Buckwheat always feels like home to me. It’s a staple in the Polish or Eastern European kitchen, but in this recipe it’s prepared with a Mediterranean twist.
A little bit of roasted lemon, lentils and mint make this porridge a whole new way of experiencing this earthy, grain-like seed.
Buckwheat is neither nutty like quinoa, nor creamy like millet. It has a uniquely earthy flavor probably owed to the myriad of minerals and flavonoids (phytonutrients) packed into each granule.
Whole buckwheat is an extremely nutritious food and is known to help lower the risk of developing cholesterol problems, high blood pressure, diabetes, gallstones and even colon cancer.
Now pair this amazing grain with bone broth, lentils, oyster mushrooms and chicken and you’ve got a meal that’s full of iron, zinc, magnesium, folate, potassium, many more vitamins and minerals, plus heaps of insoluble fiber.
This may seem like a carb heavy meal, but it’s quite the opposite. This meal will not spike your blood sugar. You’ll feel stable and full of energy.
For the greens portion of this dish, the spinach is more of a suggestion. You can have the porridge with a side of fresh salad greens, or any other wilted hearty grain. Another option is to simply mix the spinach into the pot with the buckwheat + lentils once their done cooking and let it wilt right in the pot.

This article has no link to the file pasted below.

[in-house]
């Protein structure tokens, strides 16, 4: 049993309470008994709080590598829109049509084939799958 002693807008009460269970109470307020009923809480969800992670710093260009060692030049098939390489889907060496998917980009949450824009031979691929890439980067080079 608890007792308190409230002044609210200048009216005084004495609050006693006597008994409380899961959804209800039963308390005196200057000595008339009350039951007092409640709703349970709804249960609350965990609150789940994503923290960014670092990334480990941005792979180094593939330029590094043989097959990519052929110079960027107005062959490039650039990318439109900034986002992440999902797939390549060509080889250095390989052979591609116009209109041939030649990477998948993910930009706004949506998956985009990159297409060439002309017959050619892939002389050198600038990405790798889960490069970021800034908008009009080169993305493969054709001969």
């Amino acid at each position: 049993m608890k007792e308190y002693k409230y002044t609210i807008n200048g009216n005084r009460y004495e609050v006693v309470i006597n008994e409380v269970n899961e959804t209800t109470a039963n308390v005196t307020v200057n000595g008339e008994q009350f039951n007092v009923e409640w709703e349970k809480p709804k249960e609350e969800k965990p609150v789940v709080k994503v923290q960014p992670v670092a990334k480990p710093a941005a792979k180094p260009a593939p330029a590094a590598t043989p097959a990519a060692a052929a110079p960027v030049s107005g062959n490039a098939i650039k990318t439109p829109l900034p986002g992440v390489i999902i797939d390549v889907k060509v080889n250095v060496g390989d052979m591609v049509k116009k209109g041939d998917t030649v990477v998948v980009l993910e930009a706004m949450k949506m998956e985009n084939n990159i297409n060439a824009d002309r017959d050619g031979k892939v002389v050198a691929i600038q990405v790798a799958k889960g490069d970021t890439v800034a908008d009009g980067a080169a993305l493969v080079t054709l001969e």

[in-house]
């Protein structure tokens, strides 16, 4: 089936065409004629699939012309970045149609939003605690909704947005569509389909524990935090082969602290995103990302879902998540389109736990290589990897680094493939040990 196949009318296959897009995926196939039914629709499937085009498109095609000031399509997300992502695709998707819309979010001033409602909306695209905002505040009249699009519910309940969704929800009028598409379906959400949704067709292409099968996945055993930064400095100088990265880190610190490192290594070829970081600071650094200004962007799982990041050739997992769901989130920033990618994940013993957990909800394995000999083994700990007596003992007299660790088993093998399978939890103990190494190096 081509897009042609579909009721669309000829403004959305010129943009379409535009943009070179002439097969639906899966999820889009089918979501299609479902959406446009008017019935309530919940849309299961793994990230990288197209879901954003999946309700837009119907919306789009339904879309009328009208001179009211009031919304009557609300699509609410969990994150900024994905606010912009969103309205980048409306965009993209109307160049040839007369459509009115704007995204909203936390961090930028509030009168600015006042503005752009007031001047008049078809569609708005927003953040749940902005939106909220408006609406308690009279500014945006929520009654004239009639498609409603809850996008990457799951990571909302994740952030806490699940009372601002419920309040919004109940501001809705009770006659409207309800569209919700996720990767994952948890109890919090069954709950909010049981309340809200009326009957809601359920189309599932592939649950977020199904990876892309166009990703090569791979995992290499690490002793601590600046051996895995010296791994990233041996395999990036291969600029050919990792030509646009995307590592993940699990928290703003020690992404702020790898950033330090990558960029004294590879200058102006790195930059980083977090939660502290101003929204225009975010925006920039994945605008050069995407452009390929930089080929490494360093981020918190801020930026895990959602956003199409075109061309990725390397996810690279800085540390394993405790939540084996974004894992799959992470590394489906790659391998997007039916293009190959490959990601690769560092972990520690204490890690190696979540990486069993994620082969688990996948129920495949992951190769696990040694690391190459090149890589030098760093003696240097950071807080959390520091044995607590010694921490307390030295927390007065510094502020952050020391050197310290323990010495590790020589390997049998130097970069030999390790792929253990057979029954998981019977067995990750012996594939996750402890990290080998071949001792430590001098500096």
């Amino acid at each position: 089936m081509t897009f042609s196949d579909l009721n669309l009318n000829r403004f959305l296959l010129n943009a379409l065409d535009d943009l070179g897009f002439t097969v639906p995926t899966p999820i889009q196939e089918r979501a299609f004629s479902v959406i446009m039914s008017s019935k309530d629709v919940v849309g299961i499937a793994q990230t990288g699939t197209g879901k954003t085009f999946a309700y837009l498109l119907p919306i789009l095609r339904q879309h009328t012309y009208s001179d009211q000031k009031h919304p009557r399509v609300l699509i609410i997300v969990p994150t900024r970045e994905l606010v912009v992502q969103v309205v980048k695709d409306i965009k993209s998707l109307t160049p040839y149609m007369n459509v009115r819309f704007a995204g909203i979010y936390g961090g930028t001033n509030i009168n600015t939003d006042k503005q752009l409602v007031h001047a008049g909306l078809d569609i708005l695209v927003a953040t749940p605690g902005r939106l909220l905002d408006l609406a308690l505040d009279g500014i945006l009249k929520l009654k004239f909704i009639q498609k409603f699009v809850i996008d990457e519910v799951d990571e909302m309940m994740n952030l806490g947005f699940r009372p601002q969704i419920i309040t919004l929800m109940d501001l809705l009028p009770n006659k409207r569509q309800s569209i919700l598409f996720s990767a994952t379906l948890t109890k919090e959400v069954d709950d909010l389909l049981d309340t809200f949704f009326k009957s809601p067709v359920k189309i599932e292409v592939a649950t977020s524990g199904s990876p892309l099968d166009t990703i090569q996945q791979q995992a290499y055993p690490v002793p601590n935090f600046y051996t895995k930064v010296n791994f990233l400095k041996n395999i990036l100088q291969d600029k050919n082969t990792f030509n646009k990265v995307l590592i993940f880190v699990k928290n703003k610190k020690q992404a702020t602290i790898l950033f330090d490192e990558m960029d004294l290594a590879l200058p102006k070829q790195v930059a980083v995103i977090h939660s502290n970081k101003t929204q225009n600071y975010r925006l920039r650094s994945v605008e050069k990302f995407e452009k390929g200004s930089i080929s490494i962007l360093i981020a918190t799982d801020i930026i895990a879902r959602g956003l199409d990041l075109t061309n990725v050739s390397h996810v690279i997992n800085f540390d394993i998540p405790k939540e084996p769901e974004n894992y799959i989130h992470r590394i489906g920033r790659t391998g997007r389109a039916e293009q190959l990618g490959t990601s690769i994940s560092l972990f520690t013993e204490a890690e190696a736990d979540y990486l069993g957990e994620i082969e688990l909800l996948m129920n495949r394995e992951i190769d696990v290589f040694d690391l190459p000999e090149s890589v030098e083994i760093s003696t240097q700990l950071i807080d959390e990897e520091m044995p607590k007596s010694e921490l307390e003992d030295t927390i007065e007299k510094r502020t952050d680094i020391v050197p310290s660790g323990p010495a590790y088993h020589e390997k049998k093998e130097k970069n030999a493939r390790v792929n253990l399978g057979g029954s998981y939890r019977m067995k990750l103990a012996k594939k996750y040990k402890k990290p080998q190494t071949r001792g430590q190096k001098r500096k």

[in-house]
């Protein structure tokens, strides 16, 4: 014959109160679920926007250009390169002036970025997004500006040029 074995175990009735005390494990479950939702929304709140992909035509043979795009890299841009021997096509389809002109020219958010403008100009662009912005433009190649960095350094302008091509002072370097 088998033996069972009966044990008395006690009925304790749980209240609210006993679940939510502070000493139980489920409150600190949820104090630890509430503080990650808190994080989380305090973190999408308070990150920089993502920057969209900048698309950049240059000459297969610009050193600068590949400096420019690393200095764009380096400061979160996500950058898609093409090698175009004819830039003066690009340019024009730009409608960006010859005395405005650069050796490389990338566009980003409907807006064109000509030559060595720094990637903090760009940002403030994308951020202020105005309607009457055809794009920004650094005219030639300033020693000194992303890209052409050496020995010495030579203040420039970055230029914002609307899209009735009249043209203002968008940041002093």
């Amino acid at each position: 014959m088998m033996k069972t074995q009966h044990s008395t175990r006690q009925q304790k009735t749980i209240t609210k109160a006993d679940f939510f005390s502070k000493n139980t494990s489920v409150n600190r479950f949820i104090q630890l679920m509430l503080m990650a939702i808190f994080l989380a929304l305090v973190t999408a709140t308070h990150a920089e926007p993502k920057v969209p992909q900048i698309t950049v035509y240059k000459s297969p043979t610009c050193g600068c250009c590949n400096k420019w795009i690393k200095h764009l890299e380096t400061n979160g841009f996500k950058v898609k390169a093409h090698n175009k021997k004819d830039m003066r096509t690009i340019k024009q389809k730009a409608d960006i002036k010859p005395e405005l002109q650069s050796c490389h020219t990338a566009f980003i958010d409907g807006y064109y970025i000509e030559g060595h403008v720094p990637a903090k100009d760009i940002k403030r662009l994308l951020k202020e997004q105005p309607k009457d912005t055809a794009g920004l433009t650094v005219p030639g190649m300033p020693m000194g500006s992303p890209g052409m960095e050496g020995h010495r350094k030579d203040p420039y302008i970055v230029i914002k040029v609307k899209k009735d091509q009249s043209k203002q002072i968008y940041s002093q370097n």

Take it to another level by serving with this Mint Yogurt Sauce!
Buckwheat/ Lentil Prep
This is optional, but to maximize nutrient absorption and prevent de-mineralization I recommend you soak your buckwheat and lentils.
If you’re not soaking the grains, you’ll need to add about 15 minutes to your cooking time and 2 cups more liquid than the recipe calls for.
To soak, just place both together in a big bowl with plenty of water and a tablespoon of vinegar or lemon juice. Cover and let stand for about 8 hours or more.
Place in a warm place or in a yogurt maker. Feel free to leave the grains/ legumes out for 24 hours.
If you’re not ready to cook the following day, change the water + vinegar and keep them fermenting, or drain and place in a sealed jar in the fridge until you’re ready to cook, within about 7 days.
Pour off the fermentation liquid and rinse before cooking.